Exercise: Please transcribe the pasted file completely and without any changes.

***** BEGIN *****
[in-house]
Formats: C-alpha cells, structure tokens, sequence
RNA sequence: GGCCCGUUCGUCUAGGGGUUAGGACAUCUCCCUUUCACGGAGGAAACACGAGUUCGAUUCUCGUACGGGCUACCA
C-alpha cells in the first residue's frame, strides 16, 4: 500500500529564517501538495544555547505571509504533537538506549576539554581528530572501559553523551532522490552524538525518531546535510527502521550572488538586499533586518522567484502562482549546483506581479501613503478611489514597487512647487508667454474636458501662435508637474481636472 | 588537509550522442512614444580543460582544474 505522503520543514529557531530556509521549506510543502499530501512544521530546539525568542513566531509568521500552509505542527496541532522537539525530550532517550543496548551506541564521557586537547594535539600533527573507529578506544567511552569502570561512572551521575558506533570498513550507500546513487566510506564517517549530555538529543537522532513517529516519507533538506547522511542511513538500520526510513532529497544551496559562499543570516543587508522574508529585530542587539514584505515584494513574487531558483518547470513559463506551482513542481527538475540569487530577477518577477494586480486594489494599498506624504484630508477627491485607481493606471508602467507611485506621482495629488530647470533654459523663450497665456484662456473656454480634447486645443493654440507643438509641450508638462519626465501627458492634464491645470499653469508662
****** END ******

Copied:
[in-house]
Formats: C-alpha cells, structure tokens, sequence
RNA sequence: GGCCCGUUCGUCUAGGGGUUAGGACAUCUCCCUUUCACGGAGGAAACACGAGUUCGAUUCUCGUACGGGCUACCA
C-alpha cells in the first residue's frame, strides 16, 4: 500500500529564517501538495544555547505571509504533537538506549576539554581528530572501559553523551532522490552524538525518531546535510527502521550572488538586499533586518522567484502562482549546483506581479501613503478611489514597487512647487508667454474636458501662435508637474481636472 | 588537509550522442512614444580543460582544474 505522503520543514529557531530556509521549506510543502499530501512544521530546539525568542513566531509568521500552509505542527496541532522537539525530550532517550543496548551506541564521557586537547594535539600533527573507529578506544567511552569502570561512572551521575558506533570498513550507500546513487566510506564517517549530555538529543537522532513517529516519507533538506547522511542511513538500520526510513532529497544551496559562499543570516543587508522574508529585530542587539514584505515584494513574487531558483518547470513559463506551482513542481527538475540569487530577477518577477494586480486594489494599498506624504484630508477627491485607481493606471508602467507611485506621482495629488530647470533654459523663450497665456484662456473656454480634447486645443493654440507643438509641450508638462519626465501627458492634464491645470499653469508662